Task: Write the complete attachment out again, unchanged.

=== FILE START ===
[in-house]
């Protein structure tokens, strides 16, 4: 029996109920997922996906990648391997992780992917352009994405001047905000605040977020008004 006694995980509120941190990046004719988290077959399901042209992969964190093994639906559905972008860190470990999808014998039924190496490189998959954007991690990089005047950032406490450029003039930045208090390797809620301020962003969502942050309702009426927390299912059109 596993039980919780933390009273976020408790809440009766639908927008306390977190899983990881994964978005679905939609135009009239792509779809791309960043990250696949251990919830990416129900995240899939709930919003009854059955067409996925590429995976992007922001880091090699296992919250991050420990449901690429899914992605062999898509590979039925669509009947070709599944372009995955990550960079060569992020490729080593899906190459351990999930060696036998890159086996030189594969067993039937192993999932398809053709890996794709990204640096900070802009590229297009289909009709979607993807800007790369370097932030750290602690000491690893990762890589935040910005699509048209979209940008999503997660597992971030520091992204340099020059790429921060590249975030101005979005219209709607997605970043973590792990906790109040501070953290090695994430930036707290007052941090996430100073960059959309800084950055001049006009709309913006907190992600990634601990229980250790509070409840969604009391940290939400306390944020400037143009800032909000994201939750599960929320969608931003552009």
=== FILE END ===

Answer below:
[in-house]
């Protein structure tokens, strides 16, 4: 029996109920997922996906990648391997992780992917352009994405001047905000605040977020008004 006694995980509120941190990046004719988290077959399901042209992969964190093994639906559905972008860190470990999808014998039924190496490189998959954007991690990089005047950032406490450029003039930045208090390797809620301020962003969502942050309702009426927390299912059109 596993039980919780933390009273976020408790809440009766639908927008306390977190899983990881994964978005679905939609135009009239792509779809791309960043990250696949251990919830990416129900995240899939709930919003009854059955067409996925590429995976992007922001880091090699296992919250991050420990449901690429899914992605062999898509590979039925669509009947070709599944372009995955990550960079060569992020490729080593899906190459351990999930060696036998890159086996030189594969067993039937192993999932398809053709890996794709990204640096900070802009590229297009289909009709979607993807800007790369370097932030750290602690000491690893990762890589935040910005699509048209979209940008999503997660597992971030520091992204340099020059790429921060590249975030101005979005219209709607997605970043973590792990906790109040501070953290090695994430930036707290007052941090996430100073960059959309800084950055001049006009709309913006907190992600990634601990229980250790509070409840969604009391940290939400306390944020400037143009800032909000994201939750599960929320969608931003552009």